By Monique Gooch
American historian, writer, lawyer, activist and professor. Nashville native Dr. Mary Frances Berry, 83, next week is releasing her latest book, “History Teaches Us to Resist: How Progressive Movements Have Succeeded in Challenging Times.”
Berry will be signing copies of her book at Belmont University on Sept. 19, and speaking about how to make diversity more effective. And the way to make it more effective is to engage in resistant movements.
The event is titled, “Making Diversity and Inclusion More Effective.” Berry said of the upcoming lecture, “I am going to tell them how diversity came into existence. Is there an effective way to end white supremacy? Yes! The major way we’ve done it is through the Civil Rights movement. We have to be able to organize, and demand, and hold people accountable.”
Berry said she decided to write the book way back when Trump was president. “I was tired of all the people complaining. So, I said well, what you need to do is look at the history on how we made change. Make politicians respond to you. That’s what the free South Africa movement was about. That’s what BLM (Black Lives Matter) is about. You have to organize. I wrote the book to show people the past protest has worked.”
Berry said that non-violent resistance can and will work. “You should support things like BLM, the NAACP, and coalition with other people, whoever wants to end white supremacy and racist capitalism.”
When asked what does she want people to take away from this book, Berry said, “Non-violent resistance and organized resistance have worked in the past and there is concrete evidence that it has worked.”
She said when you stop, that’s when things get worse. “Until you get it done, you just have to be persistent. All you have to do is understand how to do it. The book also explains how to do it. You can make the kinda social change that we need.”
This book is for everyone. Berry said everyone should read this book. “I use to write things that other scholars could read. In the last 20 to 30 years, I started writing things that ordinary people could read. I try to make it accessible. Not just some kinda scholarly jargon. The book is in plain language for anybody who is interested in making social change.”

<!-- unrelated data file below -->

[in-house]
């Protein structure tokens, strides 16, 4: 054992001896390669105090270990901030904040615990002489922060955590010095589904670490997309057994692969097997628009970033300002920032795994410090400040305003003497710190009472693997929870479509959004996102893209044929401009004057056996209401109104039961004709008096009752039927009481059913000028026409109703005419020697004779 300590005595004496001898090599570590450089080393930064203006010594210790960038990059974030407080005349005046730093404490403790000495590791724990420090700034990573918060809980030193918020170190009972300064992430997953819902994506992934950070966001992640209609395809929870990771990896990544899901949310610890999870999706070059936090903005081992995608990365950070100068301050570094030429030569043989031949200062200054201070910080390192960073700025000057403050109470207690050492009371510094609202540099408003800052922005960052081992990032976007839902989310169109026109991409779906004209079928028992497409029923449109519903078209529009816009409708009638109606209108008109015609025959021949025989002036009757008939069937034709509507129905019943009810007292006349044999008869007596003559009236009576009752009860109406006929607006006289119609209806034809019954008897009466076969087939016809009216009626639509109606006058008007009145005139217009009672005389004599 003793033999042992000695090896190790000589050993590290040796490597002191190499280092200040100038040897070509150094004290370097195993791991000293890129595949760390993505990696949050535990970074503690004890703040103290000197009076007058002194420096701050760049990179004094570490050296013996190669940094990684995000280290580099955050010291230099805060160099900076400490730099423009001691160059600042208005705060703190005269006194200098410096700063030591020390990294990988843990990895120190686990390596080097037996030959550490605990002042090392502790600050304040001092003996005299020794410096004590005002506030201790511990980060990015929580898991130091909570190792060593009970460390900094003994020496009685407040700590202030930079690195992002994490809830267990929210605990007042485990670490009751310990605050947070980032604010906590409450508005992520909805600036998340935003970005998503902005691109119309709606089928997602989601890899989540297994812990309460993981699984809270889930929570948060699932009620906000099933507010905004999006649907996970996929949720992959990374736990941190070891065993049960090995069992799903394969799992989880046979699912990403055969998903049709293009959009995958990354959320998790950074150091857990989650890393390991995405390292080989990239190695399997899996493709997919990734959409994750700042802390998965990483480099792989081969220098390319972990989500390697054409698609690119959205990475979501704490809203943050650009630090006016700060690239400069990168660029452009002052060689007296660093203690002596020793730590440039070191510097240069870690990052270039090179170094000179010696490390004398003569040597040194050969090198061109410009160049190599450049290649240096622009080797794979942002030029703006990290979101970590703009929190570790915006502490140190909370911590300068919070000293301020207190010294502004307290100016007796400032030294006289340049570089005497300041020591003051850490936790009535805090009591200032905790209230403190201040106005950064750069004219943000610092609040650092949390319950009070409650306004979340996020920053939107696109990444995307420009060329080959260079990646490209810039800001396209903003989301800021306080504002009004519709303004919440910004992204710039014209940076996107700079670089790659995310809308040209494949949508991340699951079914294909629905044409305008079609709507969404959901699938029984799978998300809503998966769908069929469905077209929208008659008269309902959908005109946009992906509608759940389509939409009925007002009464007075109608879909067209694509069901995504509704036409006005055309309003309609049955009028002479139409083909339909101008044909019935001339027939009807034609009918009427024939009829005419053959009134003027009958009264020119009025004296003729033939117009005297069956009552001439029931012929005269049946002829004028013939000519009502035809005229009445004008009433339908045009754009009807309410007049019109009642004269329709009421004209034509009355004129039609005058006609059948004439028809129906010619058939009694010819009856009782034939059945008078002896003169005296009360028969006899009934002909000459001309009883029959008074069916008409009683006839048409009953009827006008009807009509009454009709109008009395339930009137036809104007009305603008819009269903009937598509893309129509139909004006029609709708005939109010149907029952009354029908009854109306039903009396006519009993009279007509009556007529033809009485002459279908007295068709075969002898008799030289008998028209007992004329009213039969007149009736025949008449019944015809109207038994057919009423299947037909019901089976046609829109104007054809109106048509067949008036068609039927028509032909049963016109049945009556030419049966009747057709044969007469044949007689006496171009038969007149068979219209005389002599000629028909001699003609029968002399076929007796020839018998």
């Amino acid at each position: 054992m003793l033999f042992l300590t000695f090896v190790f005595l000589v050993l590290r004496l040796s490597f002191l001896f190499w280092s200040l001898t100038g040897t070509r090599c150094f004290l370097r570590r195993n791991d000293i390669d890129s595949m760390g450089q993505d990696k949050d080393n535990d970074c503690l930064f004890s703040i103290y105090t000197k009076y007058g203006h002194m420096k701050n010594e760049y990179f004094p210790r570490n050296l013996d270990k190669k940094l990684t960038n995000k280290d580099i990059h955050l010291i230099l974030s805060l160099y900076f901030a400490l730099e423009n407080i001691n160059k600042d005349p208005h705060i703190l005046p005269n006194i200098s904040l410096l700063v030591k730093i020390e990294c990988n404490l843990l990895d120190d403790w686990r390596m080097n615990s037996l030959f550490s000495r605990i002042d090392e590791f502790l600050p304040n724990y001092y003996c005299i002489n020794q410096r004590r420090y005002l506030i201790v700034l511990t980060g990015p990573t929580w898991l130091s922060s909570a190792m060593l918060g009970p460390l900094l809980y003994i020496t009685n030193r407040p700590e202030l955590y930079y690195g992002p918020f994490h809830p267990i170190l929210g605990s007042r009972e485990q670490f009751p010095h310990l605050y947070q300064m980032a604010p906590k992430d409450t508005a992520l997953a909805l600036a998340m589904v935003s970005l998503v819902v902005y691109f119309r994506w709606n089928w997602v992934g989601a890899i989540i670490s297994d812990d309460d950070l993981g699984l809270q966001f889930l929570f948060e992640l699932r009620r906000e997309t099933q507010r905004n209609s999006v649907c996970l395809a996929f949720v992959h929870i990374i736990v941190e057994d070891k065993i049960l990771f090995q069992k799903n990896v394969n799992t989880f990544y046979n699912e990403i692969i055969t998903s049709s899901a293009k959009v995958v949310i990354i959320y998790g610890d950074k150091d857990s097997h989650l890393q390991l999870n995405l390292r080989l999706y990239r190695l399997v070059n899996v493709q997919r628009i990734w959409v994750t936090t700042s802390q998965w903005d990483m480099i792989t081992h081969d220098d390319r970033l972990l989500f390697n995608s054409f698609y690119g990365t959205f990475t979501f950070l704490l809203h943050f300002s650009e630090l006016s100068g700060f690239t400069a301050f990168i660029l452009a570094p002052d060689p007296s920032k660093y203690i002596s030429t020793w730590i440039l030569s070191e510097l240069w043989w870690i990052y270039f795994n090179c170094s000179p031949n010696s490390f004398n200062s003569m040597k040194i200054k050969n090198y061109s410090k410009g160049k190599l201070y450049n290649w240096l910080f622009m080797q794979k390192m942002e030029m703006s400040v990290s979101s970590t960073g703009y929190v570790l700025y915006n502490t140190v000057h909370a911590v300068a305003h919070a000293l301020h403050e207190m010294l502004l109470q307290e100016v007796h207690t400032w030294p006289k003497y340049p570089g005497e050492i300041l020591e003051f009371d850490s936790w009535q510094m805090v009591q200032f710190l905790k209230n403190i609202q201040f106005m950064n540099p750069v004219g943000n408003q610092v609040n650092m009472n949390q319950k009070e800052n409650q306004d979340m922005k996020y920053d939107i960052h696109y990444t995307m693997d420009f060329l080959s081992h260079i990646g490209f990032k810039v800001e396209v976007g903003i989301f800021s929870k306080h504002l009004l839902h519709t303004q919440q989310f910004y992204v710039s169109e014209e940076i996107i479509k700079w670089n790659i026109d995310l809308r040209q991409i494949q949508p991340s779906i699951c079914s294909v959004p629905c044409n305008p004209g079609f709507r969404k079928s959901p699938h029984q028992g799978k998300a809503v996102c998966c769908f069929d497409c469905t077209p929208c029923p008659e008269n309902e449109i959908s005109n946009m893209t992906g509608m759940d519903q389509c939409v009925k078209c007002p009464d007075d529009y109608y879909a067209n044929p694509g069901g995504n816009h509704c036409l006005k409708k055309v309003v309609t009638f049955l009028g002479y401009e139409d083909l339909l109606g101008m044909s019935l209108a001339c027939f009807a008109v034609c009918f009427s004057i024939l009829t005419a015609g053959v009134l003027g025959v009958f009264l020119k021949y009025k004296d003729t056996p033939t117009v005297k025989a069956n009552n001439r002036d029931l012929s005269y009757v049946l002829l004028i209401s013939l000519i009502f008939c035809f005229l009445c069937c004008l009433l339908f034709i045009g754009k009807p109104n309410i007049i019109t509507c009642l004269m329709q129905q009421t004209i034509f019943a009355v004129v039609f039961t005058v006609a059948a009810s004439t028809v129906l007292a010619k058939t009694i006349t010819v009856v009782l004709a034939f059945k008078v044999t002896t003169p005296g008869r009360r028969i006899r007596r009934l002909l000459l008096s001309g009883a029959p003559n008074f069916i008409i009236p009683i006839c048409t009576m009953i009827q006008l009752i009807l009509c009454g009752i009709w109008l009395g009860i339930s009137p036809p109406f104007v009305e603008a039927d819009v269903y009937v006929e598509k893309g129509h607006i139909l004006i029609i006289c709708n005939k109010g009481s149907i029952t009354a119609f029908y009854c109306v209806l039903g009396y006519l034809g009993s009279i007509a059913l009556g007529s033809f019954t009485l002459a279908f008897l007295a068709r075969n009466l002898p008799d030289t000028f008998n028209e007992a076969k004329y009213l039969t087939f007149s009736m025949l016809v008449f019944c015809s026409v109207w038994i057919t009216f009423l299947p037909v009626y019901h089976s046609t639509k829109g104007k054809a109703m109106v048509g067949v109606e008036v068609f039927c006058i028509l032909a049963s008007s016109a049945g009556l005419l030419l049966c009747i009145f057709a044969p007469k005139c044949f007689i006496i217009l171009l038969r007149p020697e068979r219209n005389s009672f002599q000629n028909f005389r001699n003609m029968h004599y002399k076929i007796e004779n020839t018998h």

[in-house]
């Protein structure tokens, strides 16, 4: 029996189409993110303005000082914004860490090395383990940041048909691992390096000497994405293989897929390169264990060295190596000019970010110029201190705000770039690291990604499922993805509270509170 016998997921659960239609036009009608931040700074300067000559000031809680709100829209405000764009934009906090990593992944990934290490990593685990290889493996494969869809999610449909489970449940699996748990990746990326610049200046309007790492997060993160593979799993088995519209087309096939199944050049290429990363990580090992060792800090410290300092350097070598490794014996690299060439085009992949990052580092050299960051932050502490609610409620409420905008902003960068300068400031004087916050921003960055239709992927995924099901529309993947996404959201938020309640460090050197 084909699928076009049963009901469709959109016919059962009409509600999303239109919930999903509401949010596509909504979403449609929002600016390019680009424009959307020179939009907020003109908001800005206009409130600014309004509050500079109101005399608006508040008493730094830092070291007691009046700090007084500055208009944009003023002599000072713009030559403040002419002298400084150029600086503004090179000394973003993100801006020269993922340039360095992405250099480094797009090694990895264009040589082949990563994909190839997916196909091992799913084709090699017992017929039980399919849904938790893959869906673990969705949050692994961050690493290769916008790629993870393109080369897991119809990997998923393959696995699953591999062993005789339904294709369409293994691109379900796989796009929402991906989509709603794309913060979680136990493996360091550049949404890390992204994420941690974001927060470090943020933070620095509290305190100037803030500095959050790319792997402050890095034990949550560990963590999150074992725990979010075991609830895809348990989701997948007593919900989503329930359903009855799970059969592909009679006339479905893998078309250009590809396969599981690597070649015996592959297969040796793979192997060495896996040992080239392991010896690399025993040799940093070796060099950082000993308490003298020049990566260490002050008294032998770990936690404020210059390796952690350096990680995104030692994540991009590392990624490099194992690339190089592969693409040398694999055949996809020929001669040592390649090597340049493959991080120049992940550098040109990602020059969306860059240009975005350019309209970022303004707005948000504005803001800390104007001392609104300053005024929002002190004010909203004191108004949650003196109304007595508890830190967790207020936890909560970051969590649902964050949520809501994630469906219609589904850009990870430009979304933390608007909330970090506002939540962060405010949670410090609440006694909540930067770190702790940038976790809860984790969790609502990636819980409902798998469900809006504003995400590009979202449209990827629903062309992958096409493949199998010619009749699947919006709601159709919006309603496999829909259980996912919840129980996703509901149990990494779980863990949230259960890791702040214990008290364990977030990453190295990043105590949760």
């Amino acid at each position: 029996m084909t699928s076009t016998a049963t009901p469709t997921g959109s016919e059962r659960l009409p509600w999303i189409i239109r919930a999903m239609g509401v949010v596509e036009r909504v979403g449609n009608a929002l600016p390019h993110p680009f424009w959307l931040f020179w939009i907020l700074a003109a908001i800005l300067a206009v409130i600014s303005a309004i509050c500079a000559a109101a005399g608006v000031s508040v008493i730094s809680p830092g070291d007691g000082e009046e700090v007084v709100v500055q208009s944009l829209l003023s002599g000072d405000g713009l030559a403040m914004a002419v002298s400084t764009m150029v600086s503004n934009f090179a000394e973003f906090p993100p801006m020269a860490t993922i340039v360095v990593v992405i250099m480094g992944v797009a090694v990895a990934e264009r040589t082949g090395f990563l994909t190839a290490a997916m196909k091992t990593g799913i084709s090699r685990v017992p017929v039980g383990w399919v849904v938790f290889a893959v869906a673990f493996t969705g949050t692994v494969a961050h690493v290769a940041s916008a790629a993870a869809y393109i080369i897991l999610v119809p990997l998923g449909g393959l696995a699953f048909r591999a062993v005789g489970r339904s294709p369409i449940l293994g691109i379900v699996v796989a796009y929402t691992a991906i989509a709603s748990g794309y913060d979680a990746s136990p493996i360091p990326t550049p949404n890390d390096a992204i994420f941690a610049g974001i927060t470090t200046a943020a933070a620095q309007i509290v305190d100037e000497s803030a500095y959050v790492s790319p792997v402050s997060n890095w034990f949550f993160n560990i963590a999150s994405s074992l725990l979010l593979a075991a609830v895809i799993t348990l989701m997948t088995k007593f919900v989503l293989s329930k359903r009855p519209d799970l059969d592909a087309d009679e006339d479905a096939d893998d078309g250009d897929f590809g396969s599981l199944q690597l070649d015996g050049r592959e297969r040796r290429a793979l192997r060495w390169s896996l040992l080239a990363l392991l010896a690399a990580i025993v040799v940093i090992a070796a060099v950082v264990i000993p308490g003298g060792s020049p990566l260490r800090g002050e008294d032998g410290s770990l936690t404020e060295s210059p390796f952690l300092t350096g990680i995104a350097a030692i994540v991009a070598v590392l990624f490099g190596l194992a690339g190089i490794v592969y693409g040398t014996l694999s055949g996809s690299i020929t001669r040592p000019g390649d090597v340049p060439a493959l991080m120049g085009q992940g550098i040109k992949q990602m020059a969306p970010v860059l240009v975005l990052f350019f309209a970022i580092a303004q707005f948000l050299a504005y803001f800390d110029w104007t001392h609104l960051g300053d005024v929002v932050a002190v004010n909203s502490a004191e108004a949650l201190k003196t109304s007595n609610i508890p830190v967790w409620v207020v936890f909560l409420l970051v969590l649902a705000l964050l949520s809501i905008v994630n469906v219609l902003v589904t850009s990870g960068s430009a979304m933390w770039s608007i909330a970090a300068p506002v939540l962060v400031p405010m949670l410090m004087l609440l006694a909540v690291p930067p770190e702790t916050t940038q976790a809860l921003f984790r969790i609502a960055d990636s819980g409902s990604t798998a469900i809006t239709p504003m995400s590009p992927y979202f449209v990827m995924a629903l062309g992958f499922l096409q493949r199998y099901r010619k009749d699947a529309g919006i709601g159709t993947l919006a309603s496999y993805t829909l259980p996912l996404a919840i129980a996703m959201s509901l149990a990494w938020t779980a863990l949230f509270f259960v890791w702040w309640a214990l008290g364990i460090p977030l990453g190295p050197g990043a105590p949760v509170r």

If you are a teacher, this book also works well in the classroom. “This book should be taught in American history because everybody needs to read it. The project of getting rid of white supremacy is the duty of everyone in society and it is complicit. It should be taught in any kind of a social change or anything group that has to do with organizing.”
Berry also has also written “My Face Is Black Is True.” It is set in1898 about a former slave, Callie House from Tennessee. According to Berry, people have used this book in classes all the time in discussions about reparations. “Students love this Callie House book because it gives context on when she was enslaved and when she came out. It’s a highly readable book that graduates love to read.”
Berry said she wants people to leave people inspired to know that positive change has been made through struggle. “The problems we have are enormous. We need to be rid of white supremacy and racist capitalism so we can have equality and justice. We can do it. We should not despair.”
Her latest book, “History Teaches Us to Resist: How Progressive Movements Have Succeeded in Challenging Times” can be found at any bookstore, or on Amazon. Berry will be at Belmont for three days as a Scholar in Residence, visiting with faculty, staff, and the administration to discuss how we can work together to make diversity and inclusion more effective—both personally and professionally.
Dr. Charmion Gustke, first-year Seminar Ambassador, says,“Our First-Year students are arriving at Belmont during a most unusual time and it is my hope that Dr. Berry will share a message that resonates with their lived experience, inspiring them to face the challenges ahead with resilience and the courage needed to resist social injustices.”
To attend this event, “Making Diversity and Inclusion More Effective”
Admission is free and open to the public at Belmont University at The Curb Event Center on Sept.19, 7:00 PM – 8:30 PM. Dr. Berry will sign books following her lecture.